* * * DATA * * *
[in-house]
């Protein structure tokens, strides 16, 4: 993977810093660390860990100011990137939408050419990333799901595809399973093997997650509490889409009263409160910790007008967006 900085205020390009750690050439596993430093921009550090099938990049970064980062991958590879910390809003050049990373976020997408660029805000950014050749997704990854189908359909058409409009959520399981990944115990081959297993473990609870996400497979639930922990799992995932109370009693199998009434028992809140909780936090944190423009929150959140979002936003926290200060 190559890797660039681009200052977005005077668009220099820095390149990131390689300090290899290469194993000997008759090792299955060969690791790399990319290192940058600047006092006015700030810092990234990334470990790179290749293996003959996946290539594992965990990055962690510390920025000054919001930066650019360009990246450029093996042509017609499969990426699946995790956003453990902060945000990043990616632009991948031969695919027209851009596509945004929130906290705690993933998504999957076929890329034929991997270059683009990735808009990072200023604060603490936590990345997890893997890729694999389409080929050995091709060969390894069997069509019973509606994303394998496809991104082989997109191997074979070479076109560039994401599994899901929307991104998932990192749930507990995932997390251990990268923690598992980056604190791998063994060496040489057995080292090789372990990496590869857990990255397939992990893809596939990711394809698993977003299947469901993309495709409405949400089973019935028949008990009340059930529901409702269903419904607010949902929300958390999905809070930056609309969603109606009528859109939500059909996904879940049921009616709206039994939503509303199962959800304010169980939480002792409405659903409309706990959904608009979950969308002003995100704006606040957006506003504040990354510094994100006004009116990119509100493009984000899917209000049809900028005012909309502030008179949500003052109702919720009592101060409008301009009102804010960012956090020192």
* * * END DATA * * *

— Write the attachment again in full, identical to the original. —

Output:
[in-house]
């Protein structure tokens, strides 16, 4: 993977810093660390860990100011990137939408050419990333799901595809399973093997997650509490889409009263409160910790007008967006 900085205020390009750690050439596993430093921009550090099938990049970064980062991958590879910390809003050049990373976020997408660029805000950014050749997704990854189908359909058409409009959520399981990944115990081959297993473990609870996400497979639930922990799992995932109370009693199998009434028992809140909780936090944190423009929150959140979002936003926290200060 190559890797660039681009200052977005005077668009220099820095390149990131390689300090290899290469194993000997008759090792299955060969690791790399990319290192940058600047006092006015700030810092990234990334470990790179290749293996003959996946290539594992965990990055962690510390920025000054919001930066650019360009990246450029093996042509017609499969990426699946995790956003453990902060945000990043990616632009991948031969695919027209851009596509945004929130906290705690993933998504999957076929890329034929991997270059683009990735808009990072200023604060603490936590990345997890893997890729694999389409080929050995091709060969390894069997069509019973509606994303394998496809991104082989997109191997074979070479076109560039994401599994899901929307991104998932990192749930507990995932997390251990990268923690598992980056604190791998063994060496040489057995080292090789372990990496590869857990990255397939992990893809596939990711394809698993977003299947469901993309495709409405949400089973019935028949008990009340059930529901409702269903419904607010949902929300958390999905809070930056609309969603109606009528859109939500059909996904879940049921009616709206039994939503509303199962959800304010169980939480002792409405659903409309706990959904608009979950969308002003995100704006606040957006506003504040990354510094994100006004009116990119509100493009984000899917209000049809900028005012909309502030008179949500003052109702919720009592101060409008301009009102804010960012956090020192």